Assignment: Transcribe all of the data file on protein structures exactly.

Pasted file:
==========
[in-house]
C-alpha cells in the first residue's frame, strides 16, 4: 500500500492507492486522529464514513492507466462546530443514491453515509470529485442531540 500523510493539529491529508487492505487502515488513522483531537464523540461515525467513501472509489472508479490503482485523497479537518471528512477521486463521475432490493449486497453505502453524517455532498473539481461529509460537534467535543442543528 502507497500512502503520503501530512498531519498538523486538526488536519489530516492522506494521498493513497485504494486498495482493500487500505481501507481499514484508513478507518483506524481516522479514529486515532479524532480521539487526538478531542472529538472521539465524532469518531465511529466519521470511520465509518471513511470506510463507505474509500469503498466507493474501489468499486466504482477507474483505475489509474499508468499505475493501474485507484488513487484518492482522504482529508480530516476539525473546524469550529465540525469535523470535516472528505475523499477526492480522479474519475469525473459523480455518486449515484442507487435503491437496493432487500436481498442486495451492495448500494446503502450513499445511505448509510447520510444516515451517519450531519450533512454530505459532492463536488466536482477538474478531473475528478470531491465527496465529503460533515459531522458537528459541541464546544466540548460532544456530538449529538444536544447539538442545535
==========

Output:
[in-house]
C-alpha cells in the first residue's frame, strides 16, 4: 500500500492507492486522529464514513492507466462546530443514491453515509470529485442531540 500523510493539529491529508487492505487502515488513522483531537464523540461515525467513501472509489472508479490503482485523497479537518471528512477521486463521475432490493449486497453505502453524517455532498473539481461529509460537534467535543442543528 502507497500512502503520503501530512498531519498538523486538526488536519489530516492522506494521498493513497485504494486498495482493500487500505481501507481499514484508513478507518483506524481516522479514529486515532479524532480521539487526538478531542472529538472521539465524532469518531465511529466519521470511520465509518471513511470506510463507505474509500469503498466507493474501489468499486466504482477507474483505475489509474499508468499505475493501474485507484488513487484518492482522504482529508480530516476539525473546524469550529465540525469535523470535516472528505475523499477526492480522479474519475469525473459523480455518486449515484442507487435503491437496493432487500436481498442486495451492495448500494446503502450513499445511505448509510447520510444516515451517519450531519450533512454530505459532492463536488466536482477538474478531473475528478470531491465527496465529503460533515459531522458537528459541541464546544466540548460532544456530538449529538444536544447539538442545535